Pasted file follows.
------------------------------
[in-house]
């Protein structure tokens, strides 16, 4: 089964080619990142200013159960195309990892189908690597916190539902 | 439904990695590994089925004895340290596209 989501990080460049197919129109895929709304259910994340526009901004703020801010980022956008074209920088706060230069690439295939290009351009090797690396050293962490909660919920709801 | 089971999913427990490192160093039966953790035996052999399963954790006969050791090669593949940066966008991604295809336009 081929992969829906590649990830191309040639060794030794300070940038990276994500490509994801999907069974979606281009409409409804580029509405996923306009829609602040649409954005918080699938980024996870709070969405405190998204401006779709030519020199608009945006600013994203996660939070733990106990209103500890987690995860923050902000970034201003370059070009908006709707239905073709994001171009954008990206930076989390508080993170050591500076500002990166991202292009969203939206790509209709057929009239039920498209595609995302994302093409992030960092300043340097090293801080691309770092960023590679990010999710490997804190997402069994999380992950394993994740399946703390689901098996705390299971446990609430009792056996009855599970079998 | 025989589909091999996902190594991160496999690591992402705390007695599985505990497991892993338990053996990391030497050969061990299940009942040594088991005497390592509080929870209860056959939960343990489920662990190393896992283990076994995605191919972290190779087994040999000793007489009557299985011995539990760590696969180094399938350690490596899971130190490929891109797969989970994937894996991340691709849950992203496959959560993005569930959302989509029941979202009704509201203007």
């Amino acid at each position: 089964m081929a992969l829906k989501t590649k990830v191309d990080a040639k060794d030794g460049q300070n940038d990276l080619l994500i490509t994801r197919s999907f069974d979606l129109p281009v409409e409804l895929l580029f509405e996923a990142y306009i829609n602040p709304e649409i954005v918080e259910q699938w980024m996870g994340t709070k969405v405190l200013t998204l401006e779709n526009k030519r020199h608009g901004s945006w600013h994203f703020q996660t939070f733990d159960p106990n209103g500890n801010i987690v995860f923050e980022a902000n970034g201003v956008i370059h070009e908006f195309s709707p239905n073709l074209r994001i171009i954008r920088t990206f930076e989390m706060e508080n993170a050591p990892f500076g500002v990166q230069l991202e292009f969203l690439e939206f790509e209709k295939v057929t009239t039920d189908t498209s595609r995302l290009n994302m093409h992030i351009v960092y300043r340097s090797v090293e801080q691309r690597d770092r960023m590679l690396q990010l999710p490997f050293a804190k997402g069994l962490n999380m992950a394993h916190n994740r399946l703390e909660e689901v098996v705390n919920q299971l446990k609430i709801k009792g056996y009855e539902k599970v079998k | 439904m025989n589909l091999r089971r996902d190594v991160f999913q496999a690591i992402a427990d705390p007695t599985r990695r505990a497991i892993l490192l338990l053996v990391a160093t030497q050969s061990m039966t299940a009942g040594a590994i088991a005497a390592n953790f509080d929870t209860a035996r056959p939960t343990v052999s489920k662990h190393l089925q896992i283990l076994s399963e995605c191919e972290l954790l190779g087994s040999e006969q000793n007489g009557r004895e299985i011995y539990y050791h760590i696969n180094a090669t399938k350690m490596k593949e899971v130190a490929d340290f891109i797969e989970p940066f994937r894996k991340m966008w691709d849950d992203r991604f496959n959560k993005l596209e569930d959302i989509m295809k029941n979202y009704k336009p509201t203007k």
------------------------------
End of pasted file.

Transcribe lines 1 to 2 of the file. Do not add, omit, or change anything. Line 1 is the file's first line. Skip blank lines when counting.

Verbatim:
[in-house]
């Protein structure tokens, strides 16, 4: 089964080619990142200013159960195309990892189908690597916190539902 | 439904990695590994089925004895340290596209 989501990080460049197919129109895929709304259910994340526009901004703020801010980022956008074209920088706060230069690439295939290009351009090797690396050293962490909660919920709801 | 089971999913427990490192160093039966953790035996052999399963954790006969050791090669593949940066966008991604295809336009 081929992969829906590649990830191309040639060794030794300070940038990276994500490509994801999907069974979606281009409409409804580029509405996923306009829609602040649409954005918080699938980024996870709070969405405190998204401006779709030519020199608009945006600013994203996660939070733990106990209103500890987690995860923050902000970034201003370059070009908006709707239905073709994001171009954008990206930076989390508080993170050591500076500002990166991202292009969203939206790509209709057929009239039920498209595609995302994302093409992030960092300043340097090293801080691309770092960023590679990010999710490997804190997402069994999380992950394993994740399946703390689901098996705390299971446990609430009792056996009855599970079998 | 025989589909091999996902190594991160496999690591992402705390007695599985505990497991892993338990053996990391030497050969061990299940009942040594088991005497390592509080929870209860056959939960343990489920662990190393896992283990076994995605191919972290190779087994040999000793007489009557299985011995539990760590696969180094399938350690490596899971130190490929891109797969989970994937894996991340691709849950992203496959959560993005569930959302989509029941979202009704509201203007």